Over the last few years, the sadness was on me. I worried that others could sense it, wafting from somewhere deep within my pores, so I kept silent. Maybe it formed a slick sheen on my skin.
No one mentioned anything.
Quietly, the personal losses formed cavities in my heart.
It was easy to describe the name, the age, the cause of death, but impossible to measure and articulate the width and depth of the loss to someone who wasn’t there, who didn’t know.
Sometimes, in a moment of bleak curiosity, I probed a cavity by looking at photographs, letters, or emails, trying to assess the damage. Was it growing or shrinking? Would the structure of my heart ever return to its unbroken splendor? Results: Inconclusive.
Gradually, the sadness after each loss dulled. However, there were moments when it broke out like a sudden sweat, encouraged by a song droning on in the background of a convenience store or a turn of phrase in an otherwise friendly conversation. But how could they possibly know any better? They weren’t there. They didn’t know.
In 2020, I experienced technology-mediated grieving for the first time. I said goodbye from a Zoom square among Zoom squares, on an iPad, broadcast Live! to the COVID ward. There was no funeral. The country was in lockdown and the travel restrictions were enormous, ambiguous, imposing.
Two days later, I attended a work meeting using the same video conferencing platform, with the same aspirational background filter covering the boring, white wallpaper of my home, as someone blathered on about KPIs or ROIs or IDK. No one offered condolences. But what could they even have said about such a wretched death?
This is not a unique experience.
Sometimes I wonder if the deathbed rattles from these calls are surreptitiously stored above us in the AWS Cloud. But really I don’t want to know. Don’t tell me that those final, wrenching moments live on in a server.
In 2021, I livesteamed a sudden funeral on a platform called Boxcast. Their website boasts the slogan: “Life is better live.” I begrudgingly agree.
In the church, the webcam was positioned so that the viewer floated above the people underneath, looking downward on the proceedings, disembodied. I looked at the backs of the heads of my loved ones until I identified my parents. This unlocked a new feeling that can only be articulated by the desolate howling of a fragile mammal, in the deep, dark woods, at night, alone.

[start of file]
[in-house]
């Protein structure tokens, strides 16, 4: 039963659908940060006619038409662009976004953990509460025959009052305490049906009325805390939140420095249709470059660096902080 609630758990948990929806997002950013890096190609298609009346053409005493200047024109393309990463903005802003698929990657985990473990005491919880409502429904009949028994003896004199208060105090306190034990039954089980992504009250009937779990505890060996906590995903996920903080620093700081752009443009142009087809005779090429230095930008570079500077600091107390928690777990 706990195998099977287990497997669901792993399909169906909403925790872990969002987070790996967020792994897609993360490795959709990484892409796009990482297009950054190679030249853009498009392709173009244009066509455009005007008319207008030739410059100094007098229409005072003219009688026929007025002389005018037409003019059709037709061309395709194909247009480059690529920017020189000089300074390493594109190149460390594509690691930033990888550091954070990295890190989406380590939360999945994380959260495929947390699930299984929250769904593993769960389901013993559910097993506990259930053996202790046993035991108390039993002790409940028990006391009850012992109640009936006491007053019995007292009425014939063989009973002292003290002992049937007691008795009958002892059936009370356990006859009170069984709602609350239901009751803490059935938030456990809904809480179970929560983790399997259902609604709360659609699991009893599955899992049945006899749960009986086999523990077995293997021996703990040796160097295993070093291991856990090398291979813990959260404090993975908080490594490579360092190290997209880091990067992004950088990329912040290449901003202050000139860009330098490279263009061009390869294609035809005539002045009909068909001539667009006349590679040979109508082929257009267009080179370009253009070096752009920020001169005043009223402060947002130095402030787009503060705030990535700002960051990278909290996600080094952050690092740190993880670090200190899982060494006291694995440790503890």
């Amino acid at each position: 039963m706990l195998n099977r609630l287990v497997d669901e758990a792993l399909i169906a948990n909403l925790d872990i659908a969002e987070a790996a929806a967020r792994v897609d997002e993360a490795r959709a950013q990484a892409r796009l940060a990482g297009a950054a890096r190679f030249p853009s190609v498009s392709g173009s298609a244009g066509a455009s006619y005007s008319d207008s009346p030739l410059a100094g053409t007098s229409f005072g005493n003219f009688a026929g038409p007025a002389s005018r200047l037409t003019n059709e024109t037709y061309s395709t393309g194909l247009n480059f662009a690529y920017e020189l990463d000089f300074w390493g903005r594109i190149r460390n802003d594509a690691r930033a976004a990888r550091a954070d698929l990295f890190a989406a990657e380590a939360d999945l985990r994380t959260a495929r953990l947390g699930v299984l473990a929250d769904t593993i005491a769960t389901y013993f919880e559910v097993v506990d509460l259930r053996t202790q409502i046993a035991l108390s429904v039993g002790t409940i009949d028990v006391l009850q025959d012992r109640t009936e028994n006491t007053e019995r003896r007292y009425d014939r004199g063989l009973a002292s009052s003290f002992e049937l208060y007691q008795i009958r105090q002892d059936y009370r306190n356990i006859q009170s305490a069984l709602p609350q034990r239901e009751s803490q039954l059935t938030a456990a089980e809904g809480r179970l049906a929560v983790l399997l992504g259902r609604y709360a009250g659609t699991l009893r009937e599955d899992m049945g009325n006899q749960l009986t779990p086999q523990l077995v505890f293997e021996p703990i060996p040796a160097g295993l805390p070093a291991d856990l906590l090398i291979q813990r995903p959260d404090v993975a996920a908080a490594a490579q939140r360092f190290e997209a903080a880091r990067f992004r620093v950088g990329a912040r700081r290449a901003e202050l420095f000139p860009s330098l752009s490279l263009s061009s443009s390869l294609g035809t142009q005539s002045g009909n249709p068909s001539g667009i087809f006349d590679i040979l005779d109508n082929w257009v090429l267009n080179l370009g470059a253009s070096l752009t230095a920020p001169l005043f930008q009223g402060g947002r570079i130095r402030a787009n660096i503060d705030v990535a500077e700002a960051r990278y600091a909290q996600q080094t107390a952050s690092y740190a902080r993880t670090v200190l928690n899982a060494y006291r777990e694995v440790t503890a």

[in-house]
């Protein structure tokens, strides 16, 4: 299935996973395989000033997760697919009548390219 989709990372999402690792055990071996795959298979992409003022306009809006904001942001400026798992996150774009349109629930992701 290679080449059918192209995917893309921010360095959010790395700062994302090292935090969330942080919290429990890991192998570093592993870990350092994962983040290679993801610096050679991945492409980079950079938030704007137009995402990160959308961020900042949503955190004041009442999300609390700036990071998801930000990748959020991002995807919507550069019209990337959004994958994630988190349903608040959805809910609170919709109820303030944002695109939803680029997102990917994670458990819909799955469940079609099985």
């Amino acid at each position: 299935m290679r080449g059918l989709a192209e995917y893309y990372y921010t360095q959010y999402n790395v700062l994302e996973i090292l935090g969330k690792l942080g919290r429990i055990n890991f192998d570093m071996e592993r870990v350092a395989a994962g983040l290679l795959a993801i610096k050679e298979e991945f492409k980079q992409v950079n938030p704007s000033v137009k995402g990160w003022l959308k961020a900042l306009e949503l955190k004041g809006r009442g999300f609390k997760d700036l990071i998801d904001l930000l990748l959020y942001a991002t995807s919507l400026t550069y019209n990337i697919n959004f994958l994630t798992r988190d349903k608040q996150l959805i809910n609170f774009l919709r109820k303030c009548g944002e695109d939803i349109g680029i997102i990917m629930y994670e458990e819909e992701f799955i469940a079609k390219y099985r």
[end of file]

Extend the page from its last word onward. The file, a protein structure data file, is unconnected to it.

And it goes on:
Everyone looked so tiny in their masks, and large in their grief. I gazed at the hardwood pews, the sturdy altar, the resplendent stained glass, and the worn and ruddy carpet. I could almost feel the cold drafts of air and smell the hovering clouds of incense. This was the church where my family members are christened, married, and mourned, somehow pixelated before me on a glowing screen, achingly familiar, yet uncannily grotesque. This content did not belong on my iPad at 2:00 AM. It was private and did not belong anywhere.
The livestream buffered a few times as the priest reflected on the mysteries. I muttered along with the ingrained rhythm of the recitations, and texted “Peace be with you” in time. These awkward actions were an attempt to participate in the funeral and not passively consume it as streamed content. I don’t know how to behave at a livestreamed funeral. No one has mastered this.
When the recessional hymn began, I watched my loved ones slowly leave. It felt like the credits should roll. There were no credits. Gingerly, I closed the tab.
Sometimes I wonder where this funeral data is stored. I can see Boxcast recordings of a few services and sermons on the church’s website and no deletion policy. Has this funeral been laid to rest in US-East-1? I don’t want to know for certain. I never want to watch it again.
During these times of technology-mediated grieving, it feels natural to ask: “What happens when we die?” However, it feels particularly ghoulish to ponder, “What happens to our data when we die? And will it be used for targeted advertising?”
We’ll all definitively learn the answer to one of those questions, the rest is a matter of faith.